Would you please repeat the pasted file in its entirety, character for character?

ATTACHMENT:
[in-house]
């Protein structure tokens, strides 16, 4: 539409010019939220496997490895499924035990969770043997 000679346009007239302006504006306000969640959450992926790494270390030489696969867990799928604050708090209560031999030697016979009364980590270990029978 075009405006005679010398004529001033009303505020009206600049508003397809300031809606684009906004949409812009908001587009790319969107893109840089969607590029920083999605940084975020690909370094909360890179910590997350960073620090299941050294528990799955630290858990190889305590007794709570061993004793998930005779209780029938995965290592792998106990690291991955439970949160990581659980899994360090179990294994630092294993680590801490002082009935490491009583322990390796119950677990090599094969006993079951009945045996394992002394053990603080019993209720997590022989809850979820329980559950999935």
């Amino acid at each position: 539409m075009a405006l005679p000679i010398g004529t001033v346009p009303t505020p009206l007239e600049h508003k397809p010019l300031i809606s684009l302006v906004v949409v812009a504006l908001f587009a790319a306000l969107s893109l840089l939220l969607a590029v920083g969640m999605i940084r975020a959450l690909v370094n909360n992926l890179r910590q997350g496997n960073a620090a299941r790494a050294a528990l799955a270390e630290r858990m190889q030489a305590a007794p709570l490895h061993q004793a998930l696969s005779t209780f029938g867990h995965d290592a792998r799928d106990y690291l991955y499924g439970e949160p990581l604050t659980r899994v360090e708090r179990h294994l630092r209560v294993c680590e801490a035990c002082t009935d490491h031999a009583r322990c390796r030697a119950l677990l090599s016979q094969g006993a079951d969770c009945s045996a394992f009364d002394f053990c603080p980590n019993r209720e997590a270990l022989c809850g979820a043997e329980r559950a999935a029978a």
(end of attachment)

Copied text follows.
[in-house]
């Protein structure tokens, strides 16, 4: 539409010019939220496997490895499924035990969770043997 000679346009007239302006504006306000969640959450992926790494270390030489696969867990799928604050708090209560031999030697016979009364980590270990029978 075009405006005679010398004529001033009303505020009206600049508003397809300031809606684009906004949409812009908001587009790319969107893109840089969607590029920083999605940084975020690909370094909360890179910590997350960073620090299941050294528990799955630290858990190889305590007794709570061993004793998930005779209780029938995965290592792998106990690291991955439970949160990581659980899994360090179990294994630092294993680590801490002082009935490491009583322990390796119950677990090599094969006993079951009945045996394992002394053990603080019993209720997590022989809850979820329980559950999935």
């Amino acid at each position: 539409m075009a405006l005679p000679i010398g004529t001033v346009p009303t505020p009206l007239e600049h508003k397809p010019l300031i809606s684009l302006v906004v949409v812009a504006l908001f587009a790319a306000l969107s893109l840089l939220l969607a590029v920083g969640m999605i940084r975020a959450l690909v370094n909360n992926l890179r910590q997350g496997n960073a620090a299941r790494a050294a528990l799955a270390e630290r858990m190889q030489a305590a007794p709570l490895h061993q004793a998930l696969s005779t209780f029938g867990h995965d290592a792998r799928d106990y690291l991955y499924g439970e949160p990581l604050t659980r899994v360090e708090r179990h294994l630092r209560v294993c680590e801490a035990c002082t009935d490491h031999a009583r322990c390796r030697a119950l677990l090599s016979q094969g006993a079951d969770c009945s045996a394992f009364d002394f053990c603080p980590n019993r209720e997590a270990l022989c809850g979820a043997e329980r559950a999935a029978a």